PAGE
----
Sanchez's tenure as Firebrand lasted only nine issues of his self-titled comic. He reappeared in JSA: Secret Files #2, where he is stabbed in the throat and apparently dies in Roulette's underground gaming arena, the House, at the hands of a drugged Checkmate knight.

Andre Twist

Firebrand (Andre Twist)
The Battle For Blüdhaven #2 (January 2006).
Art by Dan Jurgens and Jimmy Palmiotti.

The latest Firebrand, Andre Twist, was introduced in The Battle for Blüdhaven. He gains control over fire after his exposure to Chemo being dropped on the city.[8] He also appears in the limited series, Uncle Sam and the Freedom Fighters, as a member of the new Freedom Fighters. Andre carries a bo staff, and has some measure of athletic and martial arts ability. In The Battle for Blüdhaven #5, Andre hears a voice in his head, asking him to come to the Mississippi River and fight for liberty, claiming that Andre is pure of heart and will be his Firebrand. The voice is that of Uncle Sam.

After joining forces with Uncle Sam, Andre is captured and tortured by Father Time after attacking senator/presidential candidate Henry Knight, who is really Gonzo the Mechanical Bastard. He is freed from captivity by Phantom Lady, and joins the rest of the Freedom Fighters to recruit the new Black Condor.[9]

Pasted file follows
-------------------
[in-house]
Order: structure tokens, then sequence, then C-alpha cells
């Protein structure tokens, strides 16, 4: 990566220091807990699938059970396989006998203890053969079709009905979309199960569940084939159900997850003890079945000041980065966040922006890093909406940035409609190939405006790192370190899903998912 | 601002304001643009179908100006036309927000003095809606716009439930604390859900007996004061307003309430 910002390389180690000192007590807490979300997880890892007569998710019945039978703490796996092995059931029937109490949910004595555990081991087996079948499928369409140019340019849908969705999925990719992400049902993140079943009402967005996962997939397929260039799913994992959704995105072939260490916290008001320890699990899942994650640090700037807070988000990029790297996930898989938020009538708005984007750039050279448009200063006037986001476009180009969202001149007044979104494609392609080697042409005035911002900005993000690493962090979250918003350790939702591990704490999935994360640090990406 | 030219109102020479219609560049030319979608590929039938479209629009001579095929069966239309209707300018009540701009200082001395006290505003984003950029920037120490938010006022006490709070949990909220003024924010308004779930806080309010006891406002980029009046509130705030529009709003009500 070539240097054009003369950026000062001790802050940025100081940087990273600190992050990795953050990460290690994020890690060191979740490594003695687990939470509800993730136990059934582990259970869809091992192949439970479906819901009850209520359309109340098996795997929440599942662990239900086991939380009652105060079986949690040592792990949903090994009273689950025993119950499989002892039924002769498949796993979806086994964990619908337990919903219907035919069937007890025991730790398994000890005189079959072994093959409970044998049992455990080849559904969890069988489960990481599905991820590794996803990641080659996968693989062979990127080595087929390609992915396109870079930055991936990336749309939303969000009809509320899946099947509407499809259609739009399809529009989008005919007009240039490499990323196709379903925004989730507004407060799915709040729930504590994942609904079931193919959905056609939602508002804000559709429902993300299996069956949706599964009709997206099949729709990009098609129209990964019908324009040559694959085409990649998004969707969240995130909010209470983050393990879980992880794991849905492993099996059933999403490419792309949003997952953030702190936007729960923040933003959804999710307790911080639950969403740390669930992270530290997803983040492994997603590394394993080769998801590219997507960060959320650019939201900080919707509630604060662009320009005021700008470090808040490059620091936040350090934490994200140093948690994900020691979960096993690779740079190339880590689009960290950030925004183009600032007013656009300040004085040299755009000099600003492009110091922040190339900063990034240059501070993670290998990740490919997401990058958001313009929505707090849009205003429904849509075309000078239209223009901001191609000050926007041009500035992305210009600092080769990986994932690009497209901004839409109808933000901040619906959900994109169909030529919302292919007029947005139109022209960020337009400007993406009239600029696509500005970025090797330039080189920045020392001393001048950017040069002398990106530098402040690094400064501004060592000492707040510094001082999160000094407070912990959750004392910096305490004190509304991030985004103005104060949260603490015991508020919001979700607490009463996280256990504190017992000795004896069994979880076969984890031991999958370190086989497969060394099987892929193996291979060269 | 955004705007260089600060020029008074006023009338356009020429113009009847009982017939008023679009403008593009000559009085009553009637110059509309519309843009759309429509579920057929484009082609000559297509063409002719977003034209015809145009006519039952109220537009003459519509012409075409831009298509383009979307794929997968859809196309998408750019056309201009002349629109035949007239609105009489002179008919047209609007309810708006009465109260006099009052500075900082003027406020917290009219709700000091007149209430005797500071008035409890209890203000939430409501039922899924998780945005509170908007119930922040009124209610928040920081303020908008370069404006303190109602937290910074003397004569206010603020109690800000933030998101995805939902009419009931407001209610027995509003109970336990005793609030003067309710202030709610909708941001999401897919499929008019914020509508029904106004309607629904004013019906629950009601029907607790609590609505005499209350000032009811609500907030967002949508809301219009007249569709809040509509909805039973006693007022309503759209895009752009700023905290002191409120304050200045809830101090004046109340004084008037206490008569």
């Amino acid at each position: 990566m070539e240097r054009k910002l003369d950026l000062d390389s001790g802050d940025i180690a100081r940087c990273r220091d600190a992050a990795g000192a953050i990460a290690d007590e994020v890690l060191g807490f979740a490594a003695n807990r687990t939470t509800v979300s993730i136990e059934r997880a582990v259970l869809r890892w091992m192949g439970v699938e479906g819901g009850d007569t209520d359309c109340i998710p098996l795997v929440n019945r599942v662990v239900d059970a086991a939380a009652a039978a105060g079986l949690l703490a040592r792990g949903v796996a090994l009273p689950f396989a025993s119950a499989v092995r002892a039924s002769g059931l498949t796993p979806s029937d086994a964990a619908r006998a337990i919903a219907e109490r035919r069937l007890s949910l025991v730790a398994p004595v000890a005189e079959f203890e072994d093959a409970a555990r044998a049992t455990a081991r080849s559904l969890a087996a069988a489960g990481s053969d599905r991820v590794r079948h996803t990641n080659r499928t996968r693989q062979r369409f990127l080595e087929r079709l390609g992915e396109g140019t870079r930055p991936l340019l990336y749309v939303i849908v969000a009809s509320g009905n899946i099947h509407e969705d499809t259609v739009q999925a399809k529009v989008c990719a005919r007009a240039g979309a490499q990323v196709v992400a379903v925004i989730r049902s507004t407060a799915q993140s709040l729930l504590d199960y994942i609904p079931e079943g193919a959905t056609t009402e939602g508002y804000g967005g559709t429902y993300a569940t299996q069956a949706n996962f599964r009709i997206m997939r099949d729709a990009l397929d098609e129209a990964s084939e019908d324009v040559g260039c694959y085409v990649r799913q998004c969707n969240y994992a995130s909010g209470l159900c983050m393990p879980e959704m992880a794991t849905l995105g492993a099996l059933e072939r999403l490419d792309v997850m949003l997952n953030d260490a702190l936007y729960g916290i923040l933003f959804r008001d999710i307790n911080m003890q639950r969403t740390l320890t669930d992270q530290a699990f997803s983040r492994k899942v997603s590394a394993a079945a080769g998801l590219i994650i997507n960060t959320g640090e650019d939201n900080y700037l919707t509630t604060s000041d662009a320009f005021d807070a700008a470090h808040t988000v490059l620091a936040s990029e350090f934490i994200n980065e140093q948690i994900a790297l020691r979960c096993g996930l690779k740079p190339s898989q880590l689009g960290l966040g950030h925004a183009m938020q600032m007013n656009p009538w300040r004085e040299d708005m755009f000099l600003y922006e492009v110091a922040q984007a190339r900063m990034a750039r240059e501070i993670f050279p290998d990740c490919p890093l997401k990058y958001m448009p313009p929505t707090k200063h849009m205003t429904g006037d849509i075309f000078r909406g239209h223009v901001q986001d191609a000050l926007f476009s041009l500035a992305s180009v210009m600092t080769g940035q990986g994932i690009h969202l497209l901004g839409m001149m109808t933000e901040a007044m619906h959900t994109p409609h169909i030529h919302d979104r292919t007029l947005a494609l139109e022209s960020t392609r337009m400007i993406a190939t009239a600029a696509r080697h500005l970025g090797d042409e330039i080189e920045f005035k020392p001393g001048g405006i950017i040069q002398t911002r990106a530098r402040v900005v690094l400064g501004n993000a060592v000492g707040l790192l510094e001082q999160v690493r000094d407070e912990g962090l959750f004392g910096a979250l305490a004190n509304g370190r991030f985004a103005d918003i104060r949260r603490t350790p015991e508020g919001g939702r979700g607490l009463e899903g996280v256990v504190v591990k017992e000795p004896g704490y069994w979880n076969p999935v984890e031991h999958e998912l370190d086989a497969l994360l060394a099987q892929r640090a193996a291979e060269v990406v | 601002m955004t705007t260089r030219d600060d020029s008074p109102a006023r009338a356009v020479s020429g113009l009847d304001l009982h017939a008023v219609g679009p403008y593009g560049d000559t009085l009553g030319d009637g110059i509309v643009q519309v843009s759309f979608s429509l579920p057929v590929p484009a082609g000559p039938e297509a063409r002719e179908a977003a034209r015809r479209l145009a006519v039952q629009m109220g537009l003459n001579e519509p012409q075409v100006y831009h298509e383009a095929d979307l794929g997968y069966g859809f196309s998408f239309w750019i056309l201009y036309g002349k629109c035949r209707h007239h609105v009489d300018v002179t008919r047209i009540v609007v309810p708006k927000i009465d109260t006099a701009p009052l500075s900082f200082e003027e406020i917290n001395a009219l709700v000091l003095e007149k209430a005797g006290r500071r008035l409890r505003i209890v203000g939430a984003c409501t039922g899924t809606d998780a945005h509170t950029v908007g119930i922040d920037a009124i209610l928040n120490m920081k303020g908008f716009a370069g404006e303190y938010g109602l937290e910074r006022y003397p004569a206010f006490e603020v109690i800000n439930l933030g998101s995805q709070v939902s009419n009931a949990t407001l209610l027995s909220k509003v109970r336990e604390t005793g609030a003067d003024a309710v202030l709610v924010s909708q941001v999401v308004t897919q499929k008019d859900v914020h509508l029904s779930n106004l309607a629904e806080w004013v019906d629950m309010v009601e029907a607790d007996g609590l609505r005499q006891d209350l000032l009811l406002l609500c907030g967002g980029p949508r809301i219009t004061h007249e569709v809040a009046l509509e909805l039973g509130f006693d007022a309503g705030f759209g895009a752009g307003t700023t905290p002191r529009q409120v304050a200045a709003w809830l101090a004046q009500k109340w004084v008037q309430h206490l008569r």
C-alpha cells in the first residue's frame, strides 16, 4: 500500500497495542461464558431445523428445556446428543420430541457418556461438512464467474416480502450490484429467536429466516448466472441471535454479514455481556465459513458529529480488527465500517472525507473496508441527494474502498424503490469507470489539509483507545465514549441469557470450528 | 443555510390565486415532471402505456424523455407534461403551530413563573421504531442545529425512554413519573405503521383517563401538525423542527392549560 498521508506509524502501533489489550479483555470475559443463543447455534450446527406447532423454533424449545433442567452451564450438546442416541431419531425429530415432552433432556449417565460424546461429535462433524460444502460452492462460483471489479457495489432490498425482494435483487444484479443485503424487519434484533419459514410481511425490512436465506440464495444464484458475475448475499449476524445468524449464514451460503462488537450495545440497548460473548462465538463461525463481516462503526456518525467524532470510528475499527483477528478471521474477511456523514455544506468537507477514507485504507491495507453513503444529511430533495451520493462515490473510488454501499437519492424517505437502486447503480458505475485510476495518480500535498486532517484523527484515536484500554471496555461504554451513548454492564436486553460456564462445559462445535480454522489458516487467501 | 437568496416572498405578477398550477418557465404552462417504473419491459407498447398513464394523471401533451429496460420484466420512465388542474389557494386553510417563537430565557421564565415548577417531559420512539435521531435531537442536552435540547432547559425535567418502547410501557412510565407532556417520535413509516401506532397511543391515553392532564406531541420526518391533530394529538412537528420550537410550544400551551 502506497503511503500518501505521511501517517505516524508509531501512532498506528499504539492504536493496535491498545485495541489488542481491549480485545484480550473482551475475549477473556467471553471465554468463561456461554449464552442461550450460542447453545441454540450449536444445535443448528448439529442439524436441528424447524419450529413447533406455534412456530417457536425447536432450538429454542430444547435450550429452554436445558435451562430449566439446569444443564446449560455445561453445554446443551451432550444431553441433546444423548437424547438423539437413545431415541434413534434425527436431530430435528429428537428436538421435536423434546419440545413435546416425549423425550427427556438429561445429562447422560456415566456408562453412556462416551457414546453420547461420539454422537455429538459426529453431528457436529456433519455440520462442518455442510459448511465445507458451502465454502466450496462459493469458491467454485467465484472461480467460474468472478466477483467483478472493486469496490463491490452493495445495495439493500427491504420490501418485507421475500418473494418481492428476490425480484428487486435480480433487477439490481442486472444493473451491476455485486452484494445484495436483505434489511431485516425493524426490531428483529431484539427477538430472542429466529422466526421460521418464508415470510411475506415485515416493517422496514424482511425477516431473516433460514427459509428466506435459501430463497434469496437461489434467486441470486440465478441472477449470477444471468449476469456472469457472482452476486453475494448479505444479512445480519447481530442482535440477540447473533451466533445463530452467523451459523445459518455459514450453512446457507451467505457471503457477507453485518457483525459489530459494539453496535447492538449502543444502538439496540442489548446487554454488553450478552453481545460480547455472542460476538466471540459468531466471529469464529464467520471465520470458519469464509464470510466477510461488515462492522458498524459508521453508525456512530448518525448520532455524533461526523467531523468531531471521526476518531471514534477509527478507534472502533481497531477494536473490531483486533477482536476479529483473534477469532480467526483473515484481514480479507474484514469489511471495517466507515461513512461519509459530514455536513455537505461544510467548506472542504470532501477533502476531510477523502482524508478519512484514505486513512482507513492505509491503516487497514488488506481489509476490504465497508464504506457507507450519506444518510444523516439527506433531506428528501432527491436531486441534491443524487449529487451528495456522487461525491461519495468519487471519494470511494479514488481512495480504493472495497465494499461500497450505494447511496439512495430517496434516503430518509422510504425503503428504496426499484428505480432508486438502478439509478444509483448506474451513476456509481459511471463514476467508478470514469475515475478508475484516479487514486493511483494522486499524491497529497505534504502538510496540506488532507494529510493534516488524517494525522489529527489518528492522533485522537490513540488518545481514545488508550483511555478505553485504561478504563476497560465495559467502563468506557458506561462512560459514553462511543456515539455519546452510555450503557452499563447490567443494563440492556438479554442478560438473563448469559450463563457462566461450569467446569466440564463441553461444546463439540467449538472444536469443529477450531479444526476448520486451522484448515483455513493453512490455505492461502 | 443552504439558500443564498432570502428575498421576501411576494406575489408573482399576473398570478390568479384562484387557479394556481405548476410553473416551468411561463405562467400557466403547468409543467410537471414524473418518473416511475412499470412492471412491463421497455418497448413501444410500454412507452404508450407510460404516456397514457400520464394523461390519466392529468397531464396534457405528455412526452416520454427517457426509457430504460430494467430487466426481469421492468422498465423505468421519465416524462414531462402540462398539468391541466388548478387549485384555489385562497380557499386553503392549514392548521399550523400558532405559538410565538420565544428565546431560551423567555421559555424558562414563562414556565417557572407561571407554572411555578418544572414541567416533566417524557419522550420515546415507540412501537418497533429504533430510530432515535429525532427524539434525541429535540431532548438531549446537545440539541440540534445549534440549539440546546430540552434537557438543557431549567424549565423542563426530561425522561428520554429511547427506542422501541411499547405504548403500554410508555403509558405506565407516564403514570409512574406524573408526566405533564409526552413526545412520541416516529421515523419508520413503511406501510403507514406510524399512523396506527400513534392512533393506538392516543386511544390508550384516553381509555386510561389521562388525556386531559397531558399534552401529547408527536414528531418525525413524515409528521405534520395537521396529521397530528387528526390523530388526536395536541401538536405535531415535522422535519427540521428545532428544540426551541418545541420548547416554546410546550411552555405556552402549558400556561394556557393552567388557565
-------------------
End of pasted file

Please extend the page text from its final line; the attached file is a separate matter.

He and the rest of the Freedom Fighters manage to defeat Gonzo, and are offered positions as the new leaders of S.H.A.D.E.

In the 2007 Freedom Fighters series, Firebrand strikes up a relationship with Red Bee, and is distraught when she had been taken over by an alien insectoid race. Together, the Freedom Fighters are able to save Red Bee, and repel the insectoid's invasion. However, in the 2010-2011 mini-series, Twist was first paralyzed during a fight and later killed in action.

In other media


  1. 1 2 Wallace, Dan (2008), "Firebrand I", in Dougall, Alastair, The DC Comics Encyclopedia, New York: Dorling Kindersley, p. 122, ISBN 0-7566-4119-5, OCLC 213309017
  2. Greenberger, Robert (2008), "Freedom Fighters", in Dougall, Alastair, The DC Comics Encyclopedia, New York: Dorling Kindersley, p. 131, ISBN 0-7566-4119-5, OCLC 213309017
  3. Geoff Johns (w), Lee Moder (p), Dan Davis (i). "Dragon Food!" Stars and S.T.R.I.P.E. 12 (July 2000), DC Comics
  4. 1 2 Greenberger, Robert (2008), "Firebrand II", in Dougall, Alastair, The DC Comics Encyclopedia, New York: Dorling Kindersley, p. 122, ISBN 0-7566-4119-5, OCLC 213309017
  5. Thomas, Roy (January 2002), "The All Star Squadron Chronicles Part III: Hail, Hail, Now the Gang's Really All Here!", Alter Ego, TwoMorrows Publishing, 3 (12), retrieved 2007-04-30.
  7. Frankenhoff, Brent (2011). Comics Buyer's Guide Presents: 100 Sexiest Women in Comics. Krause Publications. p. 45. ISBN 1-4402-2988-0.
  8. 1 2 Beatty, Scott (2008), "Firebrand III", in Dougall, Alastair, The DC Comics Encyclopedia, New York: Dorling Kindersley, p. 122, ISBN 0-7566-4119-5, OCLC 213309017
  9. Uncle Sam and the Freedom Fighters #2

External links